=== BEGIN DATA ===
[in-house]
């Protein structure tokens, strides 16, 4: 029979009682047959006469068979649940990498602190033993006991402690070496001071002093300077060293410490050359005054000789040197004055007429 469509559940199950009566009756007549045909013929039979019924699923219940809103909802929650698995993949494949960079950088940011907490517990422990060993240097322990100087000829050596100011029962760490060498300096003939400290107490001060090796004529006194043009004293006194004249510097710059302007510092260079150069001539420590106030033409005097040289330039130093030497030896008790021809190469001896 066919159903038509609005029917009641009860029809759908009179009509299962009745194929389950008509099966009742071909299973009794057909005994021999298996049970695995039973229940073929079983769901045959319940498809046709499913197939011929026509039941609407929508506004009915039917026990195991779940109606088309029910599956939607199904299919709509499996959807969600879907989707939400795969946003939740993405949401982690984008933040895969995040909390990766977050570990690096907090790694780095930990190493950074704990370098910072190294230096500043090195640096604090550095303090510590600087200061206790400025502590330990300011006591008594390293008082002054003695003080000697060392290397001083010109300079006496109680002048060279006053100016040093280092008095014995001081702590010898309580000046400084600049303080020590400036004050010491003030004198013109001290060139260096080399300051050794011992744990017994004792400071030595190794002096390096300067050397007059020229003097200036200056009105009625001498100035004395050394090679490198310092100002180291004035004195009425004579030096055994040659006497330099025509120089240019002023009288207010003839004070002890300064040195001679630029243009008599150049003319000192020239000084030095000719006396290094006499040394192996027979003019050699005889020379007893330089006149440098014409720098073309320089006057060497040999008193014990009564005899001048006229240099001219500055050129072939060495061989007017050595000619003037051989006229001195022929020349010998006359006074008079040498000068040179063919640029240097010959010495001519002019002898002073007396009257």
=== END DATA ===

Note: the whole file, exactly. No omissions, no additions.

[in-house]
């Protein structure tokens, strides 16, 4: 029979009682047959006469068979649940990498602190033993006991402690070496001071002093300077060293410490050359005054000789040197004055007429 469509559940199950009566009756007549045909013929039979019924699923219940809103909802929650698995993949494949960079950088940011907490517990422990060993240097322990100087000829050596100011029962760490060498300096003939400290107490001060090796004529006194043009004293006194004249510097710059302007510092260079150069001539420590106030033409005097040289330039130093030497030896008790021809190469001896 066919159903038509609005029917009641009860029809759908009179009509299962009745194929389950008509099966009742071909299973009794057909005994021999298996049970695995039973229940073929079983769901045959319940498809046709499913197939011929026509039941609407929508506004009915039917026990195991779940109606088309029910599956939607199904299919709509499996959807969600879907989707939400795969946003939740993405949401982690984008933040895969995040909390990766977050570990690096907090790694780095930990190493950074704990370098910072190294230096500043090195640096604090550095303090510590600087200061206790400025502590330990300011006591008594390293008082002054003695003080000697060392290397001083010109300079006496109680002048060279006053100016040093280092008095014995001081702590010898309580000046400084600049303080020590400036004050010491003030004198013109001290060139260096080399300051050794011992744990017994004792400071030595190794002096390096300067050397007059020229003097200036200056009105009625001498100035004395050394090679490198310092100002180291004035004195009425004579030096055994040659006497330099025509120089240019002023009288207010003839004070002890300064040195001679630029243009008599150049003319000192020239000084030095000719006396290094006499040394192996027979003019050699005889020379007893330089006149440098014409720098073309320089006057060497040999008193014990009564005899001048006229240099001219500055050129072939060495061989007017050595000619003037051989006229001195022929020349010998006359006074008079040498000068040179063919640029240097010959010495001519002019002898002073007396009257």